The National Environment Agency (NEA) agrees with Mr Lam Chee On ("Persist with recycling to reap benefits"; last Sunday).
The challenges faced by Singapore in waste management may not be the same as those of other countries.
Singapore's waste management system is guided by the need to maintain a high level of public health, while ensuring affordability and minimising land use in the context of our limited land space.
The amount of waste disposed of in Singapore has grown in tandem with economic and population growth, registering a sevenfold increase since 1970.
However, it is not sustainable to keep building more waste disposal facilities to tackle the growing waste problem. Therefore, practising the 3Rs (Reduce, Reuse and Recycle) is a key strategy in Singapore's waste management system.
NEA encourages the reduction of waste at source through efforts such as working with manufacturers to reduce the amount of packaging materials used in their products.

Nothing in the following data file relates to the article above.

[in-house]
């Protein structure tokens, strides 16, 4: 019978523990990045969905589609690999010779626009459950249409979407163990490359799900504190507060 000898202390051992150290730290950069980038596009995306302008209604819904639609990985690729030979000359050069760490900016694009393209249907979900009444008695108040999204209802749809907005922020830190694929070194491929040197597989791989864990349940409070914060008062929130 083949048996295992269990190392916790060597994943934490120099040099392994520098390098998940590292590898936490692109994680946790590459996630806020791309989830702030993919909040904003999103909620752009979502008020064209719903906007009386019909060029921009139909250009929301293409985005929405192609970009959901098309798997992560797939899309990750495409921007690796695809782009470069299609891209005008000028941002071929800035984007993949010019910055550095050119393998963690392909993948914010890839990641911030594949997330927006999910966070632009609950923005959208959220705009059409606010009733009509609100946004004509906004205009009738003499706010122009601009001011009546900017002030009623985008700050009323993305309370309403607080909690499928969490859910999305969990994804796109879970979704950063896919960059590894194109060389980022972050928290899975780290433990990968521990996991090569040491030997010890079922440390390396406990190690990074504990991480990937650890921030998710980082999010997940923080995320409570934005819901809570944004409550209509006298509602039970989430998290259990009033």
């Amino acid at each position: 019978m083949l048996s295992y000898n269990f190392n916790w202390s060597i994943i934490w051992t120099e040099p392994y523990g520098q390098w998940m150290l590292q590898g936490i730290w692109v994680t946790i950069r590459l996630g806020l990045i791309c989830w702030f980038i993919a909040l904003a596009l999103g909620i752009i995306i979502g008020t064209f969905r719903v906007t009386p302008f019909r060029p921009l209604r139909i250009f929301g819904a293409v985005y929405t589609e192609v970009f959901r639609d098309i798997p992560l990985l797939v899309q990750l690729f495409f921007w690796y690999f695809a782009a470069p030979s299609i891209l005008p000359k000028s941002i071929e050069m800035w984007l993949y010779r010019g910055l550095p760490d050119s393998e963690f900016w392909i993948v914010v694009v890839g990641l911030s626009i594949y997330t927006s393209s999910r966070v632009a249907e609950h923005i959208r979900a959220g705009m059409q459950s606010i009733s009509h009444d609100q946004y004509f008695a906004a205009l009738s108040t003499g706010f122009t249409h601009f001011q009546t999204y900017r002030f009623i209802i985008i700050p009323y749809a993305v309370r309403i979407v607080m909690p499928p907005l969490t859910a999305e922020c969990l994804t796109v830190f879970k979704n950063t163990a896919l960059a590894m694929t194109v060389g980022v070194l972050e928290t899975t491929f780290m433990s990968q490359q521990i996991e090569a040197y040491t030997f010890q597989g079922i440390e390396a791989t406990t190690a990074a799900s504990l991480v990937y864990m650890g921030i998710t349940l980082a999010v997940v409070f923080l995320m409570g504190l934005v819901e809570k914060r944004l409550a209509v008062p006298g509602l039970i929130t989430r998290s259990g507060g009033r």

The public can play their part by donating or trading their unwanted serviceable items, such as old books and electrical appliances, for reuse, and recycling their waste to maximise resource recovery.
Besides providing a recycling bin for every HDB block, NEA also promotes waste minimisation and recycling at community events, in schools and through social media.
Some recyclables, such as paper and metal cans, may fetch better returns as compared with others, such as plastic and glass bottles, which may cost more to collect and recycle.
Nevertheless, with the development of better technology and processes over time and improved economies of scale, recycling will become more cost-effective.
All incinerable waste is also sent to our waste-to-energy plants, which reduce the waste volume by 90 per cent. This helps to conserve our limited landfill space and lengthen the lifespan of Semakau Landfill.
Ong Soo San
Waste and Resource Management Department
National Environment Agency